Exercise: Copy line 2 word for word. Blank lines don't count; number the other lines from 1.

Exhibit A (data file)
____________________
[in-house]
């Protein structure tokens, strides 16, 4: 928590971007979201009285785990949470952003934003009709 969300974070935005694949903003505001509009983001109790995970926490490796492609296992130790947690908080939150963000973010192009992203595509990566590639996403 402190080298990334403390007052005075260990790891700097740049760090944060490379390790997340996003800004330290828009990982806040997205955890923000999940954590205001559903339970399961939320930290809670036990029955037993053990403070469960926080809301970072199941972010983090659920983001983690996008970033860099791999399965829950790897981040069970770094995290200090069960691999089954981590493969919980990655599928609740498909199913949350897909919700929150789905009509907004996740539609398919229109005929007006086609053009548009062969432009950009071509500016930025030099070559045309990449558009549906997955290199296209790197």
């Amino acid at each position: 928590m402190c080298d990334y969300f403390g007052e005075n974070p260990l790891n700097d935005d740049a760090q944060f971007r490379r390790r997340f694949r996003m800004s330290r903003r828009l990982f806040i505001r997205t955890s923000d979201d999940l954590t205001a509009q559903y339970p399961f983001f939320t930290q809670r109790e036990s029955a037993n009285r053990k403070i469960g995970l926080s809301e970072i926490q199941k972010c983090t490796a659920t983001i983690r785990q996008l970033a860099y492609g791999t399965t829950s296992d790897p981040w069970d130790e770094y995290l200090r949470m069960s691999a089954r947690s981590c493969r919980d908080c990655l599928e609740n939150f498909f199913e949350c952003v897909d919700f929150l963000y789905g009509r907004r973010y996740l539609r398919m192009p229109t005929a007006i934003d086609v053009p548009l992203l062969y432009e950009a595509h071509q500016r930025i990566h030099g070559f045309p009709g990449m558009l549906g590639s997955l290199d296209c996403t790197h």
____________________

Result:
């Protein structure tokens, strides 16, 4: 928590971007979201009285785990949470952003934003009709 969300974070935005694949903003505001509009983001109790995970926490490796492609296992130790947690908080939150963000973010192009992203595509990566590639996403 402190080298990334403390007052005075260990790891700097740049760090944060490379390790997340996003800004330290828009990982806040997205955890923000999940954590205001559903339970399961939320930290809670036990029955037993053990403070469960926080809301970072199941972010983090659920983001983690996008970033860099791999399965829950790897981040069970770094995290200090069960691999089954981590493969919980990655599928609740498909199913949350897909919700929150789905009509907004996740539609398919229109005929007006086609053009548009062969432009950009071509500016930025030099070559045309990449558009549906997955290199296209790197």